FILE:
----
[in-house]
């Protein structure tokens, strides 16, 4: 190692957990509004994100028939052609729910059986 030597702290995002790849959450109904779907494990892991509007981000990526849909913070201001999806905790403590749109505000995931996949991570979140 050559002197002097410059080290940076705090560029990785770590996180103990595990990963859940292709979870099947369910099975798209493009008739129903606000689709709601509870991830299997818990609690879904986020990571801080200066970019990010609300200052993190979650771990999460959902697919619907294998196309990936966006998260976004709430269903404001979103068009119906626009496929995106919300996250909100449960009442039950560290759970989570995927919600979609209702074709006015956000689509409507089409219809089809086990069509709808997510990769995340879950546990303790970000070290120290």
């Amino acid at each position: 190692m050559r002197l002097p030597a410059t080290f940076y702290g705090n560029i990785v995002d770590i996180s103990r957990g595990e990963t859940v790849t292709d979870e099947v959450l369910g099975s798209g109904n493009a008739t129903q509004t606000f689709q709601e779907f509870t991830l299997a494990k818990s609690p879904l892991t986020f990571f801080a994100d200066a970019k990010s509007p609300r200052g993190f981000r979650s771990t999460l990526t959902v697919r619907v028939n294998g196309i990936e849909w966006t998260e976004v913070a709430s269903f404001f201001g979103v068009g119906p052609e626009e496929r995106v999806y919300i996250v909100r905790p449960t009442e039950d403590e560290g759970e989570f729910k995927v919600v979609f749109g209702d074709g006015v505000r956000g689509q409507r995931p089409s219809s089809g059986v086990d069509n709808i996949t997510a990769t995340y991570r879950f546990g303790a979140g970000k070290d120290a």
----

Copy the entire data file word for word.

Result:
[in-house]
């Protein structure tokens, strides 16, 4: 190692957990509004994100028939052609729910059986 030597702290995002790849959450109904779907494990892991509007981000990526849909913070201001999806905790403590749109505000995931996949991570979140 050559002197002097410059080290940076705090560029990785770590996180103990595990990963859940292709979870099947369910099975798209493009008739129903606000689709709601509870991830299997818990609690879904986020990571801080200066970019990010609300200052993190979650771990999460959902697919619907294998196309990936966006998260976004709430269903404001979103068009119906626009496929995106919300996250909100449960009442039950560290759970989570995927919600979609209702074709006015956000689509409507089409219809089809086990069509709808997510990769995340879950546990303790970000070290120290």
């Amino acid at each position: 190692m050559r002197l002097p030597a410059t080290f940076y702290g705090n560029i990785v995002d770590i996180s103990r957990g595990e990963t859940v790849t292709d979870e099947v959450l369910g099975s798209g109904n493009a008739t129903q509004t606000f689709q709601e779907f509870t991830l299997a494990k818990s609690p879904l892991t986020f990571f801080a994100d200066a970019k990010s509007p609300r200052g993190f981000r979650s771990t999460l990526t959902v697919r619907v028939n294998g196309i990936e849909w966006t998260e976004v913070a709430s269903f404001f201001g979103v068009g119906p052609e626009e496929r995106v999806y919300i996250v909100r905790p449960t009442e039950d403590e560290g759970e989570f729910k995927v919600v979609f749109g209702d074709g006015v505000r956000g689509q409507r995931p089409s219809s089809g059986v086990d069509n709808i996949t997510a990769t995340y991570r879950f546990g303790a979140g970000k070290d120290a």